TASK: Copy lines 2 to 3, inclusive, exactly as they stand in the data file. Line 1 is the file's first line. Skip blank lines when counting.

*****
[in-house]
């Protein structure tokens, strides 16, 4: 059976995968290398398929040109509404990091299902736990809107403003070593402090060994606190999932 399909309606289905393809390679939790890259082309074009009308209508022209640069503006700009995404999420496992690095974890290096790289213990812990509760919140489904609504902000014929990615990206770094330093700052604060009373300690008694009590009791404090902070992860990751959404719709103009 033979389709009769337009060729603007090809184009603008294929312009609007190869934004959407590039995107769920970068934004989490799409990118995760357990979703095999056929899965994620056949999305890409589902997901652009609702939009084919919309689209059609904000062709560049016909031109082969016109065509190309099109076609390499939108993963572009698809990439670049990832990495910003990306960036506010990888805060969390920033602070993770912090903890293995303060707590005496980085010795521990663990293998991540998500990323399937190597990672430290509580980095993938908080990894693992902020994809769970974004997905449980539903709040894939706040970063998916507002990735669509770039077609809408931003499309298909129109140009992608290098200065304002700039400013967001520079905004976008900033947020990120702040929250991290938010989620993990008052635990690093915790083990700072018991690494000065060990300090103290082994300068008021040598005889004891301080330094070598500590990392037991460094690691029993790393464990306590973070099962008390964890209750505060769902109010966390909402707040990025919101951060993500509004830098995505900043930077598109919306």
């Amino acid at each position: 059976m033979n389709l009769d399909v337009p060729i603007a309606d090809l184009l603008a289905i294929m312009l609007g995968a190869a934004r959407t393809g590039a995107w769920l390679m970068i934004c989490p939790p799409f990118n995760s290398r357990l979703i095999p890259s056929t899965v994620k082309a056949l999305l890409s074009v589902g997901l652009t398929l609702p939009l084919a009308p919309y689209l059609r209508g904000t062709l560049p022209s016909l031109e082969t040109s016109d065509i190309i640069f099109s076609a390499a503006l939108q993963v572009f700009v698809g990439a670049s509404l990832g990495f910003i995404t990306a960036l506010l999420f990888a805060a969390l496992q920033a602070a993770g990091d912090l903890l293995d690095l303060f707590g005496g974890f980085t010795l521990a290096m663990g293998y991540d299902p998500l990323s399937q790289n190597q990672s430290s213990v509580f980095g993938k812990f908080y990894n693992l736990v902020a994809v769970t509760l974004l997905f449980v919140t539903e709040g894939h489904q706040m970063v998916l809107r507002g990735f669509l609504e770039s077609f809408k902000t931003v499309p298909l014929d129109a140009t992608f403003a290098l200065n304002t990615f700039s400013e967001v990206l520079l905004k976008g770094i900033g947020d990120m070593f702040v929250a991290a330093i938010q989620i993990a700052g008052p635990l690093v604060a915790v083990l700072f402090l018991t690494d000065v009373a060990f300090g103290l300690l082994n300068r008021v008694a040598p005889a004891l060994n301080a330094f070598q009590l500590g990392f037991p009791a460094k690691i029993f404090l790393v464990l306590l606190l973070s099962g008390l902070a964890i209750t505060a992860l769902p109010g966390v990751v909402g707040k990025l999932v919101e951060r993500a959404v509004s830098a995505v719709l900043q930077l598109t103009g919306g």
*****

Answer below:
């Protein structure tokens, strides 16, 4: 059976995968290398398929040109509404990091299902736990809107403003070593402090060994606190999932 399909309606289905393809390679939790890259082309074009009308209508022209640069503006700009995404999420496992690095974890290096790289213990812990509760919140489904609504902000014929990615990206770094330093700052604060009373300690008694009590009791404090902070992860990751959404719709103009 033979389709009769337009060729603007090809184009603008294929312009609007190869934004959407590039995107769920970068934004989490799409990118995760357990979703095999056929899965994620056949999305890409589902997901652009609702939009084919919309689209059609904000062709560049016909031109082969016109065509190309099109076609390499939108993963572009698809990439670049990832990495910003990306960036506010990888805060969390920033602070993770912090903890293995303060707590005496980085010795521990663990293998991540998500990323399937190597990672430290509580980095993938908080990894693992902020994809769970974004997905449980539903709040894939706040970063998916507002990735669509770039077609809408931003499309298909129109140009992608290098200065304002700039400013967001520079905004976008900033947020990120702040929250991290938010989620993990008052635990690093915790083990700072018991690494000065060990300090103290082994300068008021040598005889004891301080330094070598500590990392037991460094690691029993790393464990306590973070099962008390964890209750505060769902109010966390909402707040990025919101951060993500509004830098995505900043930077598109919306």
């Amino acid at each position: 059976m033979n389709l009769d399909v337009p060729i603007a309606d090809l184009l603008a289905i294929m312009l609007g995968a190869a934004r959407t393809g590039a995107w769920l390679m970068i934004c989490p939790p799409f990118n995760s290398r357990l979703i095999p890259s056929t899965v994620k082309a056949l999305l890409s074009v589902g997901l652009t398929l609702p939009l084919a009308p919309y689209l059609r209508g904000t062709l560049p022209s016909l031109e082969t040109s016109d065509i190309i640069f099109s076609a390499a503006l939108q993963v572009f700009v698809g990439a670049s509404l990832g990495f910003i995404t990306a960036l506010l999420f990888a805060a969390l496992q920033a602070a993770g990091d912090l903890l293995d690095l303060f707590g005496g974890f980085t010795l521990a290096m663990g293998y991540d299902p998500l990323s399937q790289n190597q990672s430290s213990v509580f980095g993938k812990f908080y990894n693992l736990v902020a994809v769970t509760l974004l997905f449980v919140t539903e709040g894939h489904q706040m970063v998916l809107r507002g990735f669509l609504e770039s077609f809408k902000t931003v499309p298909l014929d129109a140009t992608f403003a290098l200065n304002t990615f700039s400013e967001v990206l520079l905004k976008g770094i900033g947020d990120m070593f702040v929250a991290a330093i938010q989620i993990a700052g008052p635990l690093v604060a915790v083990l700072f402090l018991t690494d000065v009373a060990f300090g103290l300690l082994n300068r008021v008694a040598p005889a004891l060994n301080a330094f070598q009590l500590g990392f037991p009791a460094k690691i029993f404090l790393v464990l306590l606190l973070s099962g008390l902070a964890i209750t505060a992860l769902p109010g966390v990751v909402g707040k990025l999932v919101e951060r993500a959404v509004s830098a995505v719709l900043q930077l598109t103009g919306g």